To put his vision into place, Pasicznyuk and the CRPL staff used the temporary library as a testing ground for his ideas, says Mindy Sorg, lead interior designer at OPN Architects, the firm that designed the new downtown branch. There, staff perfected the radio-frequency identification (RFID) tags and automated check-in and replaced the large circulation desk with smaller self-check kiosks. Pasicznyuk wanted library staff on the floor working side by side with the public. Once tested, incorporating those improvements into the new building went smoothly, Corrigan says. For their efforts, members of CRPL’s management team were named LJ’s Librarian of the Year in 2009.

Pasicznyuk also wanted the bulk of the meeting spaces on the second floor, forcing visitors to walk through the library to attend events in the auditorium or on the roof, hopefully enticing them to return, says Bradd Brown, a principal at OPN Architects. In the first ten months since the building opened, the green roof hosted 19 events and eight weddings. As well, the library staff have kept a keen eye on how people use the space and made suggestions, such as moving furnishings and adding electrical outlets, Corrigan says. “Flexibility in our space was very important. As the world changes, we really wanted to,” Corrigan says.

Lessons to share

The leaders of Queens, Brooklyn, Birmingham, and Cedar Rapids libraries say partnerships with other government agencies, libraries, area businesses, and the community proved invaluable in rebuilding and offering service to patrons during and following the disaster. Municipal and state governments helped with paperwork and with preparing for the disaster before it occurred. Public-private partnerships resulted in grants and donations.

When CRPL’s Downtown Branch flooded, its Iowa sister library systems in Hiawatha and Marion offered service to patrons until a temporary library opened. OPN Architects was already under contract to upgrade the flooded branch, and interior designer Sorg worked the phones asking vendors to donate flooring and furnishings for the temporary facility.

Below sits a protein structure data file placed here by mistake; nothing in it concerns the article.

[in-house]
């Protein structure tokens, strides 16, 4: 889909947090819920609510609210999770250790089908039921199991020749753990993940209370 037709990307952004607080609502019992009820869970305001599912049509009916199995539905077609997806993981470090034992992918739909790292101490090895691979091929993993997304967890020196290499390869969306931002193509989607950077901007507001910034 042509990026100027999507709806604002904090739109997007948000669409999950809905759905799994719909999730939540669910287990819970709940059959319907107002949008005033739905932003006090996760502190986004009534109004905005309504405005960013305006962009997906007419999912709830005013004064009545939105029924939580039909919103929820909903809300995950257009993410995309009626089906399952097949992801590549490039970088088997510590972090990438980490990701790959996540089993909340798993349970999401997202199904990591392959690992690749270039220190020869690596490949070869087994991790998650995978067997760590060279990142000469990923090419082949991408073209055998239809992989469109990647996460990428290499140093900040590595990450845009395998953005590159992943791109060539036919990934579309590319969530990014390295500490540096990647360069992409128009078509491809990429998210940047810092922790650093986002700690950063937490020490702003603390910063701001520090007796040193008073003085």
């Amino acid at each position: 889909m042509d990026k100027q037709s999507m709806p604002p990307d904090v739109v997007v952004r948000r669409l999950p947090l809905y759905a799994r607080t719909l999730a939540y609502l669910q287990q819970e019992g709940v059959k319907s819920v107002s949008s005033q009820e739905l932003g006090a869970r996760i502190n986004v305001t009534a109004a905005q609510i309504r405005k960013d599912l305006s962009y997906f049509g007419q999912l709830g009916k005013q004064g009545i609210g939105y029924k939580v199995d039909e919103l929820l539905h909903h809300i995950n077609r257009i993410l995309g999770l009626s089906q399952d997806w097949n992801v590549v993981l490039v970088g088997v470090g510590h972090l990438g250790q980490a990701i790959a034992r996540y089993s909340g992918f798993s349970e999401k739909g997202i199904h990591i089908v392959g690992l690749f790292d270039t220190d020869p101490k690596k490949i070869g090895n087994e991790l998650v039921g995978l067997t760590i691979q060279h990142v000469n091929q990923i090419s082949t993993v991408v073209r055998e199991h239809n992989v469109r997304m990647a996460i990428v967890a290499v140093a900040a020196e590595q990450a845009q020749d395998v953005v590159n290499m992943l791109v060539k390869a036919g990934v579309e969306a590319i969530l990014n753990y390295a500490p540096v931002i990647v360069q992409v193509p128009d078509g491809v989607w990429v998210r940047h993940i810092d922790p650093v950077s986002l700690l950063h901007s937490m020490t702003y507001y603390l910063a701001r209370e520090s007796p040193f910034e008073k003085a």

Libraries can apply for federal grants to create disaster response plans because FEMA in 2011 designated libraries as critical infrastructure, says UW iSchool’s Patin. This sort of preparation can makes a difference in how quickly libraries respond. After Katrina, librarians in Texas brought laptops to the Houston Astrodome to help people who lost their homes with FEMA paperwork and contacting loved ones, Patin says.

In New York City, libraries coordinate with the New York City Office of Emergency Management. Following Sandy, the Queens Library rolled into action, sending book buses to take the place of the closed facilities. They provided printouts of information on emergency services, FEMA, and the upcoming election. “We’re the first there, and people were so excited to see the library there,” says QL’s Genese.

“Be ready to mobilize if you’re a library,” Genese says. “People will be looking to you for help, and if you’re not prepared to do that, it’s going to be a problem.”

Marta Murvosh, MLS, works as a library associate for a regional library system in northwestern Washington. You can follow her at www.facebook.com/MartaMurvosh

 

Cedar Rapids Downtown Branch

System Cedar Rapids Public Library, IA
Total replacement cost $45 million
Construction $24.1 million
Contents $8.5 million
Land $7.5 million
Professional fees and permits $500,000
Square feet 94,000
Funding Federal, state, and local money, including state economic development grants and fundraising efforts
Architect OPN Architects
Contractor Knutson Construction Company of Iowa City
Damage Flooded June 13, 2008, when the Cedar River breached its banks, rising nine feet above the 500-year floodplain
Reopened August 24, 2013

Peninsula Library

System Queens Library, NY
Total restoration cost $2.4 million
Construction $1.7 million
Square feet 12,750
Funding FEMA, insurance, and grants
Architect IDG Architects
Contractor Under consideration at press time
Damage Flooded in Superstorm Sandy 2012
Scheduled for reopening Early 2015

Paulina June & George Pollak Library

System California State University, Fullerton
Estimated repair cost $7 million
Funding Sources being identified
Architect To be determined
Contractor To be determined
Damage Ceiling in the library’s southern tower destroyed in March 28, 2014, earthquake
Scheduled for repair To be determined

Coney Island Library

System Brooklyn Public Library
Total restoration cost $2.7 million
Square feet 6,000
Funding FEMA, insurance, and grants
Architect Beatty Harvey Coco Architects
Contractor Westerman Construction
Damage Flooded in Superstorm Sandy 2012
Reopened October 2013

Pratt City Branch Library

System Birmingham Public Library, AL
Total restoration cost $1.8 million
Square feet 8,100
Funding City, state, and federal money, as well as grants and donations from companies, community members, and foundations
Architects Herrington Architects, PC; Chasm Architecture, LLC
Contractor Monumental Contracting Service
Damage Tornado in April 27, 2011, tore open the building
Reopened February 10, 2014

Further Reading

For a bibliography on library and librarians’ responses to disasters, visit the Disaster Information Management Research Center at the National Library of Medicine

This article was published in Library Journal's September 15, 2014 issue. Subscribe today and save up to 35% off the regular subscription rate.